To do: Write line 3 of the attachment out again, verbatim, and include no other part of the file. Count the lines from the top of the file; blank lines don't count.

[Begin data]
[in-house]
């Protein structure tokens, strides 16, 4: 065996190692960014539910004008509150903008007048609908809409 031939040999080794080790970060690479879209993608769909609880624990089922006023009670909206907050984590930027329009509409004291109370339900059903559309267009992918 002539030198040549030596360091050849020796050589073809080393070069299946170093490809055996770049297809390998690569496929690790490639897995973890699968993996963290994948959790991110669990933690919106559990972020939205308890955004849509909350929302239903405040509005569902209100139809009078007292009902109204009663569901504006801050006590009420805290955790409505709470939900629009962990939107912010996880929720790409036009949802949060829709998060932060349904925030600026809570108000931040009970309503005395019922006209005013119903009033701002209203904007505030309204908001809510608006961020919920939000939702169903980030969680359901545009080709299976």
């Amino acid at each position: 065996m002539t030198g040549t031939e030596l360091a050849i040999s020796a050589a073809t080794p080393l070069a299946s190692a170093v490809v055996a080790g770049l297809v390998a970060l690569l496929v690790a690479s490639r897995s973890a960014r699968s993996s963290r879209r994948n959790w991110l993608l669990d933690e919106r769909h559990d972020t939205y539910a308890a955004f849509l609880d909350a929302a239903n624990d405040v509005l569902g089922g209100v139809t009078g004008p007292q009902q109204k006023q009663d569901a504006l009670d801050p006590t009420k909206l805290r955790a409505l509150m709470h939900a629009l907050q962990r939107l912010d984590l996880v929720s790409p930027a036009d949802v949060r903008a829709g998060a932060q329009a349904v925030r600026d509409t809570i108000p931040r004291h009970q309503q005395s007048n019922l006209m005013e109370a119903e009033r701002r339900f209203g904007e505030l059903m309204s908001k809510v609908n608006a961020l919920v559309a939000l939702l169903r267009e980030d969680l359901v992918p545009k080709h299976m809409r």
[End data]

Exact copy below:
């Amino acid at each position: 065996m002539t030198g040549t031939e030596l360091a050849i040999s020796a050589a073809t080794p080393l070069a299946s190692a170093v490809v055996a080790g770049l297809v390998a970060l690569l496929v690790a690479s490639r897995s973890a960014r699968s993996s963290r879209r994948n959790w991110l993608l669990d933690e919106r769909h559990d972020t939205y539910a308890a955004f849509l609880d909350a929302a239903n624990d405040v509005l569902g089922g209100v139809t009078g004008p007292q009902q109204k006023q009663d569901a504006l009670d801050p006590t009420k909206l805290r955790a409505l509150m709470h939900a629009l907050q962990r939107l912010d984590l996880v929720s790409p930027a036009d949802v949060r903008a829709g998060a932060q329009a349904v925030r600026d509409t809570i108000p931040r004291h009970q309503q005395s007048n019922l006209m005013e109370a119903e009033r701002r339900f209203g904007e505030l059903m309204s908001k809510v609908n608006a961020l919920v559309a939000l939702l169903r267009e980030d969680l359901v992918p545009k080709h299976m809409r």